I’ve already said my piece about the Mac OS X Public Beta, released a decade ago. At the time, it was a sort of requiem for Apple, proof that they could, after years of failure, build an industrial strength operating system. It was also a mighty shaky release, and dreadfully slow, even on the fastest Macs.
But by chipping away at the problems, adding many missing features, and optimizing performance over the ensuing years, Apple demonstrated they were a force to be reckoned with.
In light of that anniversary, on Saturday night’s episode of The Tech Night Owl LIVE, Macworld Senior Editor Dan Frakes joined us to discuss the tenth anniversary of the original Mac OS X Public Beta, how it changed Apple, along with lots of other Apple Inc. news.
Avram Piltch, Online Editor for Laptop magazine, brought with him suggestions on buying the best note-book computer, suggesting that the popular 15-inch form factor may be the wrong size. He also talked about possible competitors for the iPad.
When it comes to his complaints about 15-inch note-books, it seems he is concerned about the fact that the resolution of far too many models ends up being too low for that screen size, depriving you of extra screen real estate. Of course, one huge reason for that is the fact that most PC makers offer cheap products with cheap screens that display fewer pixels. The effort to keep the price down has resulted in severe compromises. Unfortunately, far too many people buy personal computers based on price not value, and the PC companies, with the exception of Apple, continue to battle each other to sell as much cheap gear as possible, without regard to how good that gear actually is.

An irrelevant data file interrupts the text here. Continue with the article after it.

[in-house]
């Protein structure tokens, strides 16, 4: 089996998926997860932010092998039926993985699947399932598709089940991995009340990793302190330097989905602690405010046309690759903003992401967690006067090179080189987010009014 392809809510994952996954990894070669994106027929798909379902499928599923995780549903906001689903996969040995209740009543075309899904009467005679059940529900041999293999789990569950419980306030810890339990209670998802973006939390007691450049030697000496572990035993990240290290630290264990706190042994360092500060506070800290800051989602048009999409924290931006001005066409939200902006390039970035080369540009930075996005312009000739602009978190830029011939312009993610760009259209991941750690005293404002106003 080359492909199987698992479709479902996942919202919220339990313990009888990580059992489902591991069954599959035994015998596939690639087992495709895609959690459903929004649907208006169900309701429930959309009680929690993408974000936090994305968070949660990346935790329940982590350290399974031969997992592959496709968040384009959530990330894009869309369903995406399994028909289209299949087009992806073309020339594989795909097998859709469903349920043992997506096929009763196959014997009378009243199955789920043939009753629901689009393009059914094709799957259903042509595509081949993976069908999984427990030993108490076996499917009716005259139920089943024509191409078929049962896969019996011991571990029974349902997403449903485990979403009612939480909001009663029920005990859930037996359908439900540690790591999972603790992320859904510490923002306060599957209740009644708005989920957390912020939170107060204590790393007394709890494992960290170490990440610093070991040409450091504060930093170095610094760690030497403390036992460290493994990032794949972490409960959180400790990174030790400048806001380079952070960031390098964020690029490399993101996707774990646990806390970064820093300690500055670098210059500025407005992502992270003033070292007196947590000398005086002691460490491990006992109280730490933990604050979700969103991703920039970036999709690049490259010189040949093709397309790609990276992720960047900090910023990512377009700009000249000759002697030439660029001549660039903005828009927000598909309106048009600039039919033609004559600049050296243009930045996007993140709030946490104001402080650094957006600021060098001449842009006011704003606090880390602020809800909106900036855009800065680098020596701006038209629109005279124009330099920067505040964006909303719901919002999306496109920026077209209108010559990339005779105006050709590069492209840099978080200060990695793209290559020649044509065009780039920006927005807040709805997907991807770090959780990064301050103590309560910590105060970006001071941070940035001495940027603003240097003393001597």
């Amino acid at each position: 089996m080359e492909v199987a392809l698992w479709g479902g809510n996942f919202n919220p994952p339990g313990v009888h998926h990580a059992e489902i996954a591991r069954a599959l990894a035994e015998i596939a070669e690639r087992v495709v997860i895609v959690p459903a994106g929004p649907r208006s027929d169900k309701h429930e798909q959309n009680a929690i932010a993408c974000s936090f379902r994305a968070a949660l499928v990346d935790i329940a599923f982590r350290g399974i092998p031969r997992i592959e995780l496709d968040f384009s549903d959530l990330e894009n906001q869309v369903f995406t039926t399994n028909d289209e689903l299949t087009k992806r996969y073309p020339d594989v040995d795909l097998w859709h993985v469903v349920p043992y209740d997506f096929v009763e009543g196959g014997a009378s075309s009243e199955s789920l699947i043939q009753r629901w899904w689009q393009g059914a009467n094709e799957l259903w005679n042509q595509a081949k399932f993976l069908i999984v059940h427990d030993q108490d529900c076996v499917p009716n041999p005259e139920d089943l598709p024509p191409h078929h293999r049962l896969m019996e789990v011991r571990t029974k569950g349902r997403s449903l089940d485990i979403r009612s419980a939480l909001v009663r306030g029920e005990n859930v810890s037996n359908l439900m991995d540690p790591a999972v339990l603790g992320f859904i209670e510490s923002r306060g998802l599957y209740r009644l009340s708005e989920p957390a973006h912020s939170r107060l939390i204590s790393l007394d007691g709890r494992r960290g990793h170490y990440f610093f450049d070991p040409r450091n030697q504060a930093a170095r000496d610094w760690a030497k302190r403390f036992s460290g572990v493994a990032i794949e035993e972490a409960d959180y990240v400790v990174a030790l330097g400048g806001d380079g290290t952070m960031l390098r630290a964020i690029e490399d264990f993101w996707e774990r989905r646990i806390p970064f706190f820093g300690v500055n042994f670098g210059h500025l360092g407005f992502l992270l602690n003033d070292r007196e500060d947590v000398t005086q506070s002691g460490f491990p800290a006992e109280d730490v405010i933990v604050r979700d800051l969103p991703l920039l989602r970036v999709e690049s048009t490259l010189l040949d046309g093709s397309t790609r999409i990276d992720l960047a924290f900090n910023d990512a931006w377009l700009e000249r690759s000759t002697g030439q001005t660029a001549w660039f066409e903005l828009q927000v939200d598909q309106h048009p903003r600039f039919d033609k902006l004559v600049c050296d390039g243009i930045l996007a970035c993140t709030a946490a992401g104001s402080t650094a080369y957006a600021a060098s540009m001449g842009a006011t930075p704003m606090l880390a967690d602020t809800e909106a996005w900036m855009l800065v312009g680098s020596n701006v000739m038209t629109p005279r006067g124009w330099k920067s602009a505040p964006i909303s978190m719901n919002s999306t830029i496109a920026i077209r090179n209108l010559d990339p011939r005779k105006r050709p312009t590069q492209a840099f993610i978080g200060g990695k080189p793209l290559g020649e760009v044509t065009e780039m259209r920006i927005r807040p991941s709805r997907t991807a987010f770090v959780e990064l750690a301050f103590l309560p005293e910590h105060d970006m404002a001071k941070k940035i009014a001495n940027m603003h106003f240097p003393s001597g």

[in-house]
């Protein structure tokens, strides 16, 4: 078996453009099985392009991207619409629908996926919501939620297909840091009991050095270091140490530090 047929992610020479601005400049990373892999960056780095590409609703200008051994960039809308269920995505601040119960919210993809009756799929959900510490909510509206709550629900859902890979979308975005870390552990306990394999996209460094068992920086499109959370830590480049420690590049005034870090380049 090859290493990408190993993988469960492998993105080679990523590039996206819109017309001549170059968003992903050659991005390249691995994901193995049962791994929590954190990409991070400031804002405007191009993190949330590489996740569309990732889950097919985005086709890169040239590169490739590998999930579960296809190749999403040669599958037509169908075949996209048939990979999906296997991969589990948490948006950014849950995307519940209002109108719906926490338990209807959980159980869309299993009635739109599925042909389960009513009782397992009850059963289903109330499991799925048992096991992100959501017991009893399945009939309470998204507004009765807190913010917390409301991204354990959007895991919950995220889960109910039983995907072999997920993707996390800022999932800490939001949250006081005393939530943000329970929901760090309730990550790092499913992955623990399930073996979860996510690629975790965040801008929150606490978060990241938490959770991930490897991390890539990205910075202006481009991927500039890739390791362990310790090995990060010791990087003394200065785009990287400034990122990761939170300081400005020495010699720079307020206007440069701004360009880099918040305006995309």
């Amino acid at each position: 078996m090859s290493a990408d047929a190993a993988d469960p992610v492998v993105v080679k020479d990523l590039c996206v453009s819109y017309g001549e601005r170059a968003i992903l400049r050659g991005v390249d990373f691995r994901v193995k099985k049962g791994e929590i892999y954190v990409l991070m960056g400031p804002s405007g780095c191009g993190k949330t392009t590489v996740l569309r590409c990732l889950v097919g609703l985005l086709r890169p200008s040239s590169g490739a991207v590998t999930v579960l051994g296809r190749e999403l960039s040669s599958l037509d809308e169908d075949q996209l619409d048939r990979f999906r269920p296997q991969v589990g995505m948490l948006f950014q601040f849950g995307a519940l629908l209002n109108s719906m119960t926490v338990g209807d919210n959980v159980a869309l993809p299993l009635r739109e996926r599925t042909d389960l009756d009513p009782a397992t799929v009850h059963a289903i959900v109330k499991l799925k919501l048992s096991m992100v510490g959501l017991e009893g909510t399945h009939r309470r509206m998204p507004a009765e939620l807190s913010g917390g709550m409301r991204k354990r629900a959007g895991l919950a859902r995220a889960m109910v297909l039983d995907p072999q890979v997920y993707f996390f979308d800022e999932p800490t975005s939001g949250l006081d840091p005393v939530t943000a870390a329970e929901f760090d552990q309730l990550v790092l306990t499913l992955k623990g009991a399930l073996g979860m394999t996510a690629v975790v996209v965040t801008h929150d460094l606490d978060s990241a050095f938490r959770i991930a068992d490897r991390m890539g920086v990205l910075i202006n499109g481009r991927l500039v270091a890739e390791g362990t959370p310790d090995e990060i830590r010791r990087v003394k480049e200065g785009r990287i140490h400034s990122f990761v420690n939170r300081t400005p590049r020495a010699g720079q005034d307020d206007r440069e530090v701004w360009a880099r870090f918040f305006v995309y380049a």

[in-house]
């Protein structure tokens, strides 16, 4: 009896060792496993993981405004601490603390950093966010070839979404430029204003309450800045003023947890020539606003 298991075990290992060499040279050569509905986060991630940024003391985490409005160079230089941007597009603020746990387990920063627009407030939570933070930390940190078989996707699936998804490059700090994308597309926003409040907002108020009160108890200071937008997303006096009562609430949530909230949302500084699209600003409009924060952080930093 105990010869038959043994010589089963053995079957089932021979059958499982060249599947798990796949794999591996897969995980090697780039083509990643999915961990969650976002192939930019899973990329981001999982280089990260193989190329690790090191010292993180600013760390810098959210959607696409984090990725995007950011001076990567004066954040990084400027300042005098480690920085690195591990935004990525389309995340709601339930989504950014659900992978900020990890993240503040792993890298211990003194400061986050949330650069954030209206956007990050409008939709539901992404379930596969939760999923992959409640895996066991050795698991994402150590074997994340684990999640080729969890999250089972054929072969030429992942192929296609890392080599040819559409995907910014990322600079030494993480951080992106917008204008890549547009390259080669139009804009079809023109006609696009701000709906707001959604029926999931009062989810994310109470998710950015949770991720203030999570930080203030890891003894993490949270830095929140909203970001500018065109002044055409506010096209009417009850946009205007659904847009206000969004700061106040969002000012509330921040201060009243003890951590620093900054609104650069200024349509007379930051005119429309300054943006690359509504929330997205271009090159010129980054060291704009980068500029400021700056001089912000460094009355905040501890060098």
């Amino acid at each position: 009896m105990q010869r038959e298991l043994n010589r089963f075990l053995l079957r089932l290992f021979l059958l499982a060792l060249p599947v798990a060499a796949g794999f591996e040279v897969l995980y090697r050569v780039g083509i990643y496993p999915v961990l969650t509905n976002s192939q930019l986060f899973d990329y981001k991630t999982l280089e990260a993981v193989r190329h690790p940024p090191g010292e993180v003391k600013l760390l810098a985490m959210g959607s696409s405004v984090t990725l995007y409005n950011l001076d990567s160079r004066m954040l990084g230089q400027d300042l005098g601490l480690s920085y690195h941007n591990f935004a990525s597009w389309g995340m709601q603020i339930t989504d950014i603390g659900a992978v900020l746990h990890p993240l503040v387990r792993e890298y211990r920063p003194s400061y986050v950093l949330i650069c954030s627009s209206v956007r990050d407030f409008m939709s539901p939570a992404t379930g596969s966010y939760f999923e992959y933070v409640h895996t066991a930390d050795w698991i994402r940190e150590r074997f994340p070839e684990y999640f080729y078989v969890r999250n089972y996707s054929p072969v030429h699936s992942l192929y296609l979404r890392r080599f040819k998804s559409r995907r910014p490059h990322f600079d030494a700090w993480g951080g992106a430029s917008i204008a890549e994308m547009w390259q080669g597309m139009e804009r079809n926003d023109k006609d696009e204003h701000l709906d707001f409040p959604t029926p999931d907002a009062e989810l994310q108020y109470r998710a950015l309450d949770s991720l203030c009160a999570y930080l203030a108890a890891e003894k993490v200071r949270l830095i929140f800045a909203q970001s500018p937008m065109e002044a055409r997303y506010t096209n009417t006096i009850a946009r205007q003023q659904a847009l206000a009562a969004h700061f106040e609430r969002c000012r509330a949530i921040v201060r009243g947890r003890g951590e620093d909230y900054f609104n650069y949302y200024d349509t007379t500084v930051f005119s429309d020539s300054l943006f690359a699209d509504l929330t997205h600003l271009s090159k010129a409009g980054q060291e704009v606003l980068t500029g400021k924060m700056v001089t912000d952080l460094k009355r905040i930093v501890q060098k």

In the final segment, Lance Ulanoff, Editor-in-Chief of PCMag.com, explained why Windows users need to get with the program, give up on Windows XP, and upgrade to Windows 7 as soon as possible. It’s not that Microsoft helped matters what with the requirement of a clean install to upgrade from XP to 7, but Lance said Microsoft confronted insurmountable obstacles in allowing for an “in place” upgrade, because of the vast architectural differences between the two operating systems.
This week on our other show, The Paracast, co-host Nicholas Redfern takes us on a fascinating journey of UFO information and disinformation with Mark Pilkington, author of “Mirage Men: An Adventure into Paranoia, Espionage, Psychological Warfare, and UFOs.”
Coming October 3: Co-host Christopher O’Brien presents co-host Nicholas Redfern, who joins us to talk about his controversial new book, “Final Events and the Secret Government Group on Demonic UFOs and the Afterlife.”
Now Shipping! The Official Paracast T-Shirt. We’re taking orders direct from our new Official Paracast Store, where you can place your order and pay with a major credit card or PayPal. The shirts come in white, 100% cotton, and feature The Paracast logo on the front. The rear emblem states: “Separating Signal From Noise.” We’ve also added a selection of additional special custom-imprinted merchandise for fans of our show.